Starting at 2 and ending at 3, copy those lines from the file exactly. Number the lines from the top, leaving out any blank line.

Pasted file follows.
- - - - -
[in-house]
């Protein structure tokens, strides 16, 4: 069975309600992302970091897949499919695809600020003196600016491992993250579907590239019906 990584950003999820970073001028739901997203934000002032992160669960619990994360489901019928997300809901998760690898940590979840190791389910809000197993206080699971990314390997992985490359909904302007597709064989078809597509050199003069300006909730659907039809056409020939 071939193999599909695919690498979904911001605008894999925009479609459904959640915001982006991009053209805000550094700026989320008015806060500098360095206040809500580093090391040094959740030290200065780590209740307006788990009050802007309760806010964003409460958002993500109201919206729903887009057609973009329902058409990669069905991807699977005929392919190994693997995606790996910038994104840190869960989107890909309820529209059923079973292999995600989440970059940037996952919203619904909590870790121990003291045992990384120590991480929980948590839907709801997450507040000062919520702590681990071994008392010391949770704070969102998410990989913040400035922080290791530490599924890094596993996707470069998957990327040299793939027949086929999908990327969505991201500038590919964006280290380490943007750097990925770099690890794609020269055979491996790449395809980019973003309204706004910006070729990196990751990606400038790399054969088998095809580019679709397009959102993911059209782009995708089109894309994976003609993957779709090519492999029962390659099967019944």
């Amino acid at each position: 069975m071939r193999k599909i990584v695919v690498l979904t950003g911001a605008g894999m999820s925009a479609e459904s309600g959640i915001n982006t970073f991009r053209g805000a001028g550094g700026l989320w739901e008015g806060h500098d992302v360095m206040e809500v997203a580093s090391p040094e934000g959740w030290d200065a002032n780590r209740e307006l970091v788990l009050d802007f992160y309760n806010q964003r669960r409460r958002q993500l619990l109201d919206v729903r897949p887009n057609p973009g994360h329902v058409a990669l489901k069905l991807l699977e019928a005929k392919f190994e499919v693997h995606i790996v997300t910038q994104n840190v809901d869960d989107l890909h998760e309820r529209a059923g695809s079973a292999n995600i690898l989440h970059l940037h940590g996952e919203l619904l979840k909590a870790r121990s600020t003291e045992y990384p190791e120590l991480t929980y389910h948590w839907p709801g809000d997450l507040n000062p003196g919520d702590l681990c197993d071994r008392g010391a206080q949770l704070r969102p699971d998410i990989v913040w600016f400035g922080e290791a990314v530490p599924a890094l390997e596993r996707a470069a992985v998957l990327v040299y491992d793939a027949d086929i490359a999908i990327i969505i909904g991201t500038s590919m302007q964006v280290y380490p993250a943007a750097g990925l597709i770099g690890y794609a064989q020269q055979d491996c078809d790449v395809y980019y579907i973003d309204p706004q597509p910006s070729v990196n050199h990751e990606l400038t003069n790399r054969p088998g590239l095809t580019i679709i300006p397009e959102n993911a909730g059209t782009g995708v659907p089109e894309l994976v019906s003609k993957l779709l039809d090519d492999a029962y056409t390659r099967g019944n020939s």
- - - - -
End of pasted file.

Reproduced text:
């Protein structure tokens, strides 16, 4: 069975309600992302970091897949499919695809600020003196600016491992993250579907590239019906 990584950003999820970073001028739901997203934000002032992160669960619990994360489901019928997300809901998760690898940590979840190791389910809000197993206080699971990314390997992985490359909904302007597709064989078809597509050199003069300006909730659907039809056409020939 071939193999599909695919690498979904911001605008894999925009479609459904959640915001982006991009053209805000550094700026989320008015806060500098360095206040809500580093090391040094959740030290200065780590209740307006788990009050802007309760806010964003409460958002993500109201919206729903887009057609973009329902058409990669069905991807699977005929392919190994693997995606790996910038994104840190869960989107890909309820529209059923079973292999995600989440970059940037996952919203619904909590870790121990003291045992990384120590991480929980948590839907709801997450507040000062919520702590681990071994008392010391949770704070969102998410990989913040400035922080290791530490599924890094596993996707470069998957990327040299793939027949086929999908990327969505991201500038590919964006280290380490943007750097990925770099690890794609020269055979491996790449395809980019973003309204706004910006070729990196990751990606400038790399054969088998095809580019679709397009959102993911059209782009995708089109894309994976003609993957779709090519492999029962390659099967019944």
């Amino acid at each position: 069975m071939r193999k599909i990584v695919v690498l979904t950003g911001a605008g894999m999820s925009a479609e459904s309600g959640i915001n982006t970073f991009r053209g805000a001028g550094g700026l989320w739901e008015g806060h500098d992302v360095m206040e809500v997203a580093s090391p040094e934000g959740w030290d200065a002032n780590r209740e307006l970091v788990l009050d802007f992160y309760n806010q964003r669960r409460r958002q993500l619990l109201d919206v729903r897949p887009n057609p973009g994360h329902v058409a990669l489901k069905l991807l699977e019928a005929k392919f190994e499919v693997h995606i790996v997300t910038q994104n840190v809901d869960d989107l890909h998760e309820r529209a059923g695809s079973a292999n995600i690898l989440h970059l940037h940590g996952e919203l619904l979840k909590a870790r121990s600020t003291e045992y990384p190791e120590l991480t929980y389910h948590w839907p709801g809000d997450l507040n000062p003196g919520d702590l681990c197993d071994r008392g010391a206080q949770l704070r969102p699971d998410i990989v913040w600016f400035g922080e290791a990314v530490p599924a890094l390997e596993r996707a470069a992985v998957l990327v040299y491992d793939a027949d086929i490359a999908i990327i969505i909904g991201t500038s590919m302007q964006v280290y380490p993250a943007a750097g990925l597709i770099g690890y794609a064989q020269q055979d491996c078809d790449v395809y980019y579907i973003d309204p706004q597509p910006s070729v990196n050199h990751e990606l400038t003069n790399r054969p088998g590239l095809t580019i679709i300006p397009e959102n993911a909730g059209t782009g995708v659907p089109e894309l994976v019906s003609k993957l779709l039809d090519d492999a029962y056409t390659r099967g019944n020939s």